PRESIDENT Muhammadu Buhari has been asked to sack former Economic and Financial Crimes Commission (EFCC) acting chairman Ibrahim Magu by the commission of inquiry he set up to investigate his activities according to some sources close to the case.
Last month, Mr Magu was arrested by men of the Department of State Security in Abuja and was held for questioning by a presidential panel set up to investigate him. President Buhari has since suspended him from office and over recent weeks, all sorts of stories have been circulating about impropriety associated with Mr Magu.
To investigate the allegations against Mr Magu, a judicial commission of inquiry led by Justice Ayo Salami was set up and this panel has now submitted its interim report in which it is recommending Mr Magu’s sacking. Although the panel is still probing Mr Magu, testimonies and documents from witnesses so far were enough to make it recommend the removal of the suspended EFCC boss.
One police source said: “The Salami panel has been sending interim reports to the president. Its latest report, however, recommends Magu’s sacking from the EFCC and possible prosecution.”
When asked why the report was sent when Mr Magu had not yet opened his defence, the police officer said the former EFCC boss has been part of the process as he has been attending sittings and was even been given the opportunity of cross-examining some witnesses.
However, Mr Magu’s lawyer, Wahab Shittu, said Justice Salami had informed him that no such report had been submitted to the president. He added that Mr Magu had yet to open his defence and that it would be unjust for the panel to recommend his sacking.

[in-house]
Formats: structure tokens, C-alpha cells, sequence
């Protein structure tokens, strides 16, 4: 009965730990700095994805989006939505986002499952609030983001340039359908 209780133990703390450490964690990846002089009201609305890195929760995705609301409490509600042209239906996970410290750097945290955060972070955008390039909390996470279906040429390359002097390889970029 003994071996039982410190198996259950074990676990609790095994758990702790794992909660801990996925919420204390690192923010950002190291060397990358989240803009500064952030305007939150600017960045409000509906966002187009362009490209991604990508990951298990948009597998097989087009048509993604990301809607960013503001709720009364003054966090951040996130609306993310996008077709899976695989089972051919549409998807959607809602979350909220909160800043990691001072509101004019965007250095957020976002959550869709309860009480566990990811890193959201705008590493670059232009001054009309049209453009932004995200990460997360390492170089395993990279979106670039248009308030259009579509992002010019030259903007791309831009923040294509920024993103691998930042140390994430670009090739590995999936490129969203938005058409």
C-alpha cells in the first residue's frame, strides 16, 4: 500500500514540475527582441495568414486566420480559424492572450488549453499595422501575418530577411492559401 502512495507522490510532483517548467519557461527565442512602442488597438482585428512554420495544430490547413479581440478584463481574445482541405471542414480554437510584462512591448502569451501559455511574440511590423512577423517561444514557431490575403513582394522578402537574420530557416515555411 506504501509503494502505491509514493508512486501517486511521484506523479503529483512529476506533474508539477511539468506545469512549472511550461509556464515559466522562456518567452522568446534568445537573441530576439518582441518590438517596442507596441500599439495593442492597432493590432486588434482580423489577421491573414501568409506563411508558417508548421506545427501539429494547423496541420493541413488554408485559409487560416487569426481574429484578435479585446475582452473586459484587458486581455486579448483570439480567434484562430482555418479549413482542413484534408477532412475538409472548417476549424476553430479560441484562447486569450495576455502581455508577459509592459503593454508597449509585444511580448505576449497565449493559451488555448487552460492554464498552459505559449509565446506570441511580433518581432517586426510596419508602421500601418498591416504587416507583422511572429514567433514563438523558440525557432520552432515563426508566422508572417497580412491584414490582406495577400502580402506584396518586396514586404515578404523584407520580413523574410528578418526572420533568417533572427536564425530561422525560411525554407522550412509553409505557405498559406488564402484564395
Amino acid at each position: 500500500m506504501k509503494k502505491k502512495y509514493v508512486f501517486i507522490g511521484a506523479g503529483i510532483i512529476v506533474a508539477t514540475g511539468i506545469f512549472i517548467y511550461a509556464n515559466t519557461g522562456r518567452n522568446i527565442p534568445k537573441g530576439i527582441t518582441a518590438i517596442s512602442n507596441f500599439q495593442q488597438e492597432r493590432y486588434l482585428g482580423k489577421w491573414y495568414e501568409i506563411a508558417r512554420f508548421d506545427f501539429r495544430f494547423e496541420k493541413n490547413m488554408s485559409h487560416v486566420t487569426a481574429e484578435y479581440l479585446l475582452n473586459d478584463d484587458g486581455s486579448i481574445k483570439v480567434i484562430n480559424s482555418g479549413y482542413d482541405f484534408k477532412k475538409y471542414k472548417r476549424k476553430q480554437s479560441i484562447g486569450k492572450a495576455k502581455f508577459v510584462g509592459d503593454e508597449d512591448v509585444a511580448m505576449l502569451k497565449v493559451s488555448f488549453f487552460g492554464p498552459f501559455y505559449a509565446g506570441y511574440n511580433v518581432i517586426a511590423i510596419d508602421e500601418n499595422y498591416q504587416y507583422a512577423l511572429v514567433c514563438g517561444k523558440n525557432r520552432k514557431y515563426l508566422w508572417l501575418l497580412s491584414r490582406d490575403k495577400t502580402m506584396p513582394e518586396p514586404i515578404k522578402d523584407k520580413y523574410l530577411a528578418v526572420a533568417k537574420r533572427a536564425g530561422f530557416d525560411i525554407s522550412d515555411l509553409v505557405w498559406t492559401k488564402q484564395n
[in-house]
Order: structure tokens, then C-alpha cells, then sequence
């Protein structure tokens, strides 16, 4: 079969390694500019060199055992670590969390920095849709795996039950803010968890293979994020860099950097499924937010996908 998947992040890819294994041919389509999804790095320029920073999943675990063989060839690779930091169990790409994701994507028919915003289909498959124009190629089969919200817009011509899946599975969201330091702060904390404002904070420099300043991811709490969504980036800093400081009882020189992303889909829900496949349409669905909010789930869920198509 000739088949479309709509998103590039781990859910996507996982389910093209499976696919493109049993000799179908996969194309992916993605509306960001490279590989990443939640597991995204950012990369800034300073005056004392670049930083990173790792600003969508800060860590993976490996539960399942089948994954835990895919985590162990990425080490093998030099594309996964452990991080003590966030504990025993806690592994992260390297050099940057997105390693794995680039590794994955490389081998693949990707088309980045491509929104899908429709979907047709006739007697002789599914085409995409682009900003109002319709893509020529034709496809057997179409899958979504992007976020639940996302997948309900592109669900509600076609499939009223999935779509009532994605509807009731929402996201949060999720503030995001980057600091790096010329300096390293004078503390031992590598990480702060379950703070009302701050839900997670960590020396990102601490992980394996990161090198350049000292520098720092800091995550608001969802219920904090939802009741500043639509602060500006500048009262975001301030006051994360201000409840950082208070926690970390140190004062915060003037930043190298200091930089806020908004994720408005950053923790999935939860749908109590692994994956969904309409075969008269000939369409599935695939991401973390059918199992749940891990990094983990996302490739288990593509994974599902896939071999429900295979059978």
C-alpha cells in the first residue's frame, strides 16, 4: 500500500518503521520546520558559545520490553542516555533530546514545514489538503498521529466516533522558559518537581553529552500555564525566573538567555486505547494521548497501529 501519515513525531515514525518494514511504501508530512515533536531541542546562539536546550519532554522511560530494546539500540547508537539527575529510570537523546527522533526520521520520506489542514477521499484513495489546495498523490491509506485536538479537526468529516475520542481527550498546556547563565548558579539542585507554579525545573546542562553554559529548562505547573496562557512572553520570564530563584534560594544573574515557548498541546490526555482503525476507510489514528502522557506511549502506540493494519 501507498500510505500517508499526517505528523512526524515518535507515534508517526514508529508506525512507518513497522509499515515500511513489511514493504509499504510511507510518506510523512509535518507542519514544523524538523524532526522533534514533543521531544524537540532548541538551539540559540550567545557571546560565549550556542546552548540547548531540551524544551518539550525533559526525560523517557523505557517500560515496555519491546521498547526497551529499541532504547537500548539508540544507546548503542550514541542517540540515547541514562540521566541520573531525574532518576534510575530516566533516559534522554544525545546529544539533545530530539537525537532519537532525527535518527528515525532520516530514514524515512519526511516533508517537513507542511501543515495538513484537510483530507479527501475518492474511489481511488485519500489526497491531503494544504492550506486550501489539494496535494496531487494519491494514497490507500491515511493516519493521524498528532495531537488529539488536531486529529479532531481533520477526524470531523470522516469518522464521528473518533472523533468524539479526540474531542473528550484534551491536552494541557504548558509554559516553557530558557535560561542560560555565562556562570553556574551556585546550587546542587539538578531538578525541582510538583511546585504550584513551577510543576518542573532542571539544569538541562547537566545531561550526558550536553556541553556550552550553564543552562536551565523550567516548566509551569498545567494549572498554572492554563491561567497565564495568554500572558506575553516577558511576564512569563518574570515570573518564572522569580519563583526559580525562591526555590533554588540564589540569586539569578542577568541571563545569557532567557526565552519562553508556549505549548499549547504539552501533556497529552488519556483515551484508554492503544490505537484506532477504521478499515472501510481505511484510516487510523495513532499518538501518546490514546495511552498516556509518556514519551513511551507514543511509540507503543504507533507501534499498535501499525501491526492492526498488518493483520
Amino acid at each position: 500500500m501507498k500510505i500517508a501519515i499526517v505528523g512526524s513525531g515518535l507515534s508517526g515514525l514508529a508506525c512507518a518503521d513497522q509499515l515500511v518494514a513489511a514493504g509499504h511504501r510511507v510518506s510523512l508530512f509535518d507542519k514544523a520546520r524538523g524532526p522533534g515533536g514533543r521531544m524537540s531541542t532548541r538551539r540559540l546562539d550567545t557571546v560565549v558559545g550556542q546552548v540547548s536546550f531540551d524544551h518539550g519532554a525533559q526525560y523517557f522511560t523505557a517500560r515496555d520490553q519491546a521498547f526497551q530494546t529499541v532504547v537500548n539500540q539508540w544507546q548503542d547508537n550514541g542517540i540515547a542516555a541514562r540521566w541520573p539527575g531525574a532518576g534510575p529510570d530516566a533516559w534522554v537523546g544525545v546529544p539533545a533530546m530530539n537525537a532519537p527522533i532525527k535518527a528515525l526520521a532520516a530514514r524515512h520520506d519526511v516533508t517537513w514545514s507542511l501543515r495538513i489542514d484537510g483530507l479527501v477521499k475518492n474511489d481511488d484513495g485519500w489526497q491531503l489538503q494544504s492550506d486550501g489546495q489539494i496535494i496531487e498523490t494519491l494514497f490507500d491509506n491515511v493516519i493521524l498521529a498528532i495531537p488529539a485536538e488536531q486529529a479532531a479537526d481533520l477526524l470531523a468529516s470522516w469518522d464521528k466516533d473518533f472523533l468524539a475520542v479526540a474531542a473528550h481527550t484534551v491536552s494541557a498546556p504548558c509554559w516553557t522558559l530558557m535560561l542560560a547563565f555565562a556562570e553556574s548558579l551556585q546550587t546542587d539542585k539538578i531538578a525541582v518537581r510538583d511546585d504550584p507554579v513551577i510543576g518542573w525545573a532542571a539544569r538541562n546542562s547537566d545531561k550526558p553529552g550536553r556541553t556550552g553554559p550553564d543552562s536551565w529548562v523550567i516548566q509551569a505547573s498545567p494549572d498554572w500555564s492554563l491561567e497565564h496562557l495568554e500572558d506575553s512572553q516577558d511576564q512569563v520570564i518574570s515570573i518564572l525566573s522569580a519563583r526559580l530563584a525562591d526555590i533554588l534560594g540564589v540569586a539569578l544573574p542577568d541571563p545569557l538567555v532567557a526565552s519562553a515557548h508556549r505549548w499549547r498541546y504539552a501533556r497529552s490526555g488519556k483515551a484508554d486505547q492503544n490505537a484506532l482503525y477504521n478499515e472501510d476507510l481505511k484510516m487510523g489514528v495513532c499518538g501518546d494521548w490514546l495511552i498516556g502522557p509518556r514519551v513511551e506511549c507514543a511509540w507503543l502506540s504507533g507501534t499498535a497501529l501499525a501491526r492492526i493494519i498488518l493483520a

Mr Shittu said: “I don’t understand why we should be talking about a reaction to something that is blatantly falsehood. First, the panel is still calling witnesses, so, if there were ongoing proceedings on Wednesday, Thursday, Friday and the panel has adjourned till Monday, if witnesses are still being taken and interrogated and documents are still being submitted, what that should suggest to you is that proceedings are ongoing and have not been concluded.
“Does it then make sense for a report to be submitted? Ibrahim Magu, my client, has not opened his defence and the panel has repeatedly indicated that he would be allowed to defend himself only after witnesses have been exhausted, so, somebody who has yet to defend allegations against him, can he be indicted?”
“Whether interim or final, you cannot issue the report without listening to all the witnesses and then take the defence. My reaction is that the story is planted by mischief makers as a similar falsehood was published by a newspaper and I confronted the panel yesterday and the chairman said how could they have issued such a report when they haven’t formally served him with the allegations and he told me to disregard the report.”